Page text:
It’s been more than three years since The Rise of Skywalker was released in theaters, and since then, the big-screen future of the Star Wars universe has been shrouded in uncertainty.
As the number of streaming Star Wars series on Disney+ has rapidly increased in the wake of The Mandalorian’s successful debut in late 2019, Star Wars movies have been on the backburner. Instead of anticipating trips to midnight screenings, fans have been stuck in a seemingly endless news cycle of announcements of secretive projects with high-profile names attached to them, followed by said projects being shelved or entering indefinite development hell. But on Friday, at the start of the weekend-long Star Wars Celebration in London, Lucasfilm president Kathleen Kennedy and the many stars and creatives crafting stories set in a galaxy far, far away revealed their plans to return to making feature films at last.
“I would imagine a lot of people in this room have been waiting to hear what we’re doing with Star Wars movies,” Kennedy said to the crowd gathered at the Lucasfilm Studio Showcase.
Three Star Wars films are officially on the way, but they won’t be arriving in the form of a trilogy, as was the case for each phase of the Skywalker Saga. Instead, each of the announced movies will be set during a distinct time period and helmed by a different director. Just as Marvel Studios projects sprawling timelines when it announces its future at similar showcases, Lucasfilm used a visual aid in its presentation of the upcoming films:
Star Wars Timeline— Star Wars Holocron @ SWCE (@sw_holocron) April 7, 2023
Dawn of the Jedi
The Old Republic
The High Republic
Fall of the Jedi
Reign of the Empire
Age of Rebellion
The New Republic
Rise of the First Order pic.twitter.com/4PlgzWcwGA
As you can see in the tweet above, though, this timeline doesn’t show a straightforward future in “phases”; it reflects the scattered nature of Star Wars storytelling, as the three films will be distributed across the galaxy’s distant past, the post-Endor timeline of The Mandalorian and its spinoffs, and a point beyond the events of The Rise of Skywalker, when Daisy Ridley will return to the screen as Rey to rebuild the Jedi Order.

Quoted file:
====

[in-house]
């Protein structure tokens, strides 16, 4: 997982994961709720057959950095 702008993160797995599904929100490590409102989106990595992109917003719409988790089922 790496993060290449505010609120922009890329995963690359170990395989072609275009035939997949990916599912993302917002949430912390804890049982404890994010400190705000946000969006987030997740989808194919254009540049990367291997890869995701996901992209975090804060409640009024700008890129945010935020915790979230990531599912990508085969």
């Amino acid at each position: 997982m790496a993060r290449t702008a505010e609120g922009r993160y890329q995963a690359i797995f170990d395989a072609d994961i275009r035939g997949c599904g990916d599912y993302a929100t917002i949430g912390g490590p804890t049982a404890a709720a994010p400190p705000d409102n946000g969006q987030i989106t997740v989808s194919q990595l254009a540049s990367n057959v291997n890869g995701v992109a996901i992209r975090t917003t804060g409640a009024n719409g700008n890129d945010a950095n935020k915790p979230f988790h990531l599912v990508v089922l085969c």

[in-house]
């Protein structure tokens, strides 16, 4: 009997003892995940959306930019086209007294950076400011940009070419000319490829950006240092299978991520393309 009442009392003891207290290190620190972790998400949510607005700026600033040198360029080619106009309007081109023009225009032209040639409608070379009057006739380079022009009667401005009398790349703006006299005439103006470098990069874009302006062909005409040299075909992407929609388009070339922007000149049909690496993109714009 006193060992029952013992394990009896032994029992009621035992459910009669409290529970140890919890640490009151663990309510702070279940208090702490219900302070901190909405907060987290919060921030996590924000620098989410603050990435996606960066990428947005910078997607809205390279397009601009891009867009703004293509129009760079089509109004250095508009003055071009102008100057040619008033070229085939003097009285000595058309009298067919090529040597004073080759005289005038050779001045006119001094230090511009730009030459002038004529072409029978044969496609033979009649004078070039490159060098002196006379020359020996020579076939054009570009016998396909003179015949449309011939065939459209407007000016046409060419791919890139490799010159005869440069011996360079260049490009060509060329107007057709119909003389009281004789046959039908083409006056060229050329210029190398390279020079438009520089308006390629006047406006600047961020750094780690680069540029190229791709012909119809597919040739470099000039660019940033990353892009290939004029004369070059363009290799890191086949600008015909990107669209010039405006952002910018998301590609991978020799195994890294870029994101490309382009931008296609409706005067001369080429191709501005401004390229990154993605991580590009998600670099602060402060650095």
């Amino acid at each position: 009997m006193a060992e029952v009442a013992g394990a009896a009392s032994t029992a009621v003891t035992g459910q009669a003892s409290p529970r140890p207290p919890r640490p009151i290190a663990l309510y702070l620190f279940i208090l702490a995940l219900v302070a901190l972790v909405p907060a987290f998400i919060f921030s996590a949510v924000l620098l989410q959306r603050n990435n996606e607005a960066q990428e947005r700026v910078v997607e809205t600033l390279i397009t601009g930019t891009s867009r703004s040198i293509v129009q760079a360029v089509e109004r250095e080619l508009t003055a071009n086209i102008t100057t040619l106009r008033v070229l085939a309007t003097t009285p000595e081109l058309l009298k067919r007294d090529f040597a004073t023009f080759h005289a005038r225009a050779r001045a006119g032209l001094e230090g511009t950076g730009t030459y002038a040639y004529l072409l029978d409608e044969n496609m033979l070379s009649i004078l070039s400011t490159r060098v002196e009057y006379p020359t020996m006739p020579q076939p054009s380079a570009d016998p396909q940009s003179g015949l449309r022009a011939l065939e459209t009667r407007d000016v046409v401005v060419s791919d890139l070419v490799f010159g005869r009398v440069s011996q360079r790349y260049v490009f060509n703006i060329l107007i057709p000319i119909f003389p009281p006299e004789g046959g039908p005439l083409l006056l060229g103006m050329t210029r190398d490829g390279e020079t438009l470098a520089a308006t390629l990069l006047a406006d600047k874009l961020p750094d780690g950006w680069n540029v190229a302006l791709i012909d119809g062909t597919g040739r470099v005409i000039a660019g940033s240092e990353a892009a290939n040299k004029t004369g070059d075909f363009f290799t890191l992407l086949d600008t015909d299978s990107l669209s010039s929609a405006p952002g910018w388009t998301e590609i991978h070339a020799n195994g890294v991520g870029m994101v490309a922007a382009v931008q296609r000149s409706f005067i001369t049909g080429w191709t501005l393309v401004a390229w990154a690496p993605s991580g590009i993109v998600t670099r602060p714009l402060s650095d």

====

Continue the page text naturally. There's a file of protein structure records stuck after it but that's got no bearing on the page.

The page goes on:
We’ll dive deeper into all the details of the three announced films below, but the presentation led with a number of updates about the TV side of Star Wars, so let’s start there.
The Future of Star Wars TV
The biggest announcements at this year’s Lucasfilm Studio Showcase revolved around the movies, but TV has been the studio’s bread and butter over the past few years, which have brought multiple seasons of The Mandalorian, three other live-action shows in The Book of Boba Fett, Obi-Wan Kenobi, and Andor, and animated series The Bad Batch, Visions, and Tales of the Jedi. Even with three movies on the way, there is no shortage of upcoming TV projects.
On Friday, Lucasfilm revealed that the much-anticipated Ahsoka will arrive in August, and provided a first teaser:
After making several appearances across The Mandalorian and The Book of Boba Fett, Rosario Dawson will reprise her role as Ahsoka Tano, the beloved former Padawan of Anakin Skywalker who became a fan favorite in Dave Filoni’s The Clone Wars and Rebels. The teaser provides the first extended look at two other heroes who are making the jump from Rebels to live action: Sabine Wren (Natasha Liu Bordizzo) and Hera Syndulla (Mary Elizabeth Winstead). (Ahsoka will reintroduce a pair of droids as well, in Rebels’ Chopper and The Clone Wars’ lightsaber expert Huyang.) And fresh off her appearances in Andor, Rebel leader Mon Mothma (Genevieve O’Reilly) is set to return as well.
The two-minute trailer also provides our first look at the villains who Ahsoka and Sabine will encounter as they continue their search for Ezra Bridger (Eman Esfandi, who’s briefly shown via holo) following the events of Rebels. Among them are two new characters wielding orange lightsabers, Baylan Skoll (Ray Stevenson) and Shin Hati (Ivanna Sakhno), plus Morgan Elsbeth (Diana Lee Inosanto) in her first appearance since her defeat by Ahsoka during the second season of The Mandalorian. And, crucially, the series will feature Grand Admiral Thrawn in a major way, as the character—who is making an even bigger leap to live action, having debuted in Timothy Zahn’s 1991 novel Heir to the Empire before his animated appearances—is positioned to be the show’s main villain.
“I started hearing whispers about Thrawn’s return as heir to the Empire,” Ahsoka says in the teaser as we see a shot of the Grand Admiral from behind. On Saturday, Lucasfilm announced that Thrawn would be played by Lars Mikkelsen, who voiced Thrawn on Rebels.
Along with the Ahsoka news, there were a number of other updates on upcoming shows, several of which were accompanied by footage shown only to the fans in attendance. Here’s a quick roundup of the highlights: